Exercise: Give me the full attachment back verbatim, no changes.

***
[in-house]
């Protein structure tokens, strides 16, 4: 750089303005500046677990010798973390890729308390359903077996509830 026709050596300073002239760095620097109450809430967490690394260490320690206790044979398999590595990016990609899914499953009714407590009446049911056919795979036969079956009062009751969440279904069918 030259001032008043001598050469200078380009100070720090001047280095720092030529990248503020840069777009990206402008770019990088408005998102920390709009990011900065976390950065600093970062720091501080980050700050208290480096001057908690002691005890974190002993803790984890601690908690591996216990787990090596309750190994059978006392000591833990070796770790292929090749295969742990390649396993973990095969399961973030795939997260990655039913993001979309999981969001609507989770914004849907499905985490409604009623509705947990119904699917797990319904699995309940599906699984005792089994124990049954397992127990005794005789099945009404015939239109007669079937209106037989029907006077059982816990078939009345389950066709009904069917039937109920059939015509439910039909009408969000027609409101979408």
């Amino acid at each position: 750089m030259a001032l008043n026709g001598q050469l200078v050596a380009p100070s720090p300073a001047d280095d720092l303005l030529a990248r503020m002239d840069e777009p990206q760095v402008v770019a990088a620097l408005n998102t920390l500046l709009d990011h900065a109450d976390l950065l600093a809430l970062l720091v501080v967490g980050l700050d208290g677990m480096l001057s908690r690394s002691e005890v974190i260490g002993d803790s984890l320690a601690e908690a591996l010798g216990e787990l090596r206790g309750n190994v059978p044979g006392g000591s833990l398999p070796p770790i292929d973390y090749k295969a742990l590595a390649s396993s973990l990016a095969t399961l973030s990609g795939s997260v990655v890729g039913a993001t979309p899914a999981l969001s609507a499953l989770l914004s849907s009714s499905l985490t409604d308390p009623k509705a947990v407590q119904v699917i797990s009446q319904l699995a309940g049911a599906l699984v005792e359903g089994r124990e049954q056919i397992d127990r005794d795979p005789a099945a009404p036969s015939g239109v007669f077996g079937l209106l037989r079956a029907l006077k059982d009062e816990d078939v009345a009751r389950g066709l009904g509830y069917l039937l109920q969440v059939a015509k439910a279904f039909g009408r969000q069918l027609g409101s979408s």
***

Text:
[in-house]
């Protein structure tokens, strides 16, 4: 750089303005500046677990010798973390890729308390359903077996509830 026709050596300073002239760095620097109450809430967490690394260490320690206790044979398999590595990016990609899914499953009714407590009446049911056919795979036969079956009062009751969440279904069918 030259001032008043001598050469200078380009100070720090001047280095720092030529990248503020840069777009990206402008770019990088408005998102920390709009990011900065976390950065600093970062720091501080980050700050208290480096001057908690002691005890974190002993803790984890601690908690591996216990787990090596309750190994059978006392000591833990070796770790292929090749295969742990390649396993973990095969399961973030795939997260990655039913993001979309999981969001609507989770914004849907499905985490409604009623509705947990119904699917797990319904699995309940599906699984005792089994124990049954397992127990005794005789099945009404015939239109007669079937209106037989029907006077059982816990078939009345389950066709009904069917039937109920059939015509439910039909009408969000027609409101979408």
């Amino acid at each position: 750089m030259a001032l008043n026709g001598q050469l200078v050596a380009p100070s720090p300073a001047d280095d720092l303005l030529a990248r503020m002239d840069e777009p990206q760095v402008v770019a990088a620097l408005n998102t920390l500046l709009d990011h900065a109450d976390l950065l600093a809430l970062l720091v501080v967490g980050l700050d208290g677990m480096l001057s908690r690394s002691e005890v974190i260490g002993d803790s984890l320690a601690e908690a591996l010798g216990e787990l090596r206790g309750n190994v059978p044979g006392g000591s833990l398999p070796p770790i292929d973390y090749k295969a742990l590595a390649s396993s973990l990016a095969t399961l973030s990609g795939s997260v990655v890729g039913a993001t979309p899914a999981l969001s609507a499953l989770l914004s849907s009714s499905l985490t409604d308390p009623k509705a947990v407590q119904v699917i797990s009446q319904l699995a309940g049911a599906l699984v005792e359903g089994r124990e049954q056919i397992d127990r005794d795979p005789a099945a009404p036969s015939g239109v007669f077996g079937l209106l037989r079956a029907l006077k059982d009062e816990d078939v009345a009751r389950g066709l009904g509830y069917l039937l109920q969440v059939a015509k439910a279904f039909g009408r969000q069918l027609g409101s979408s």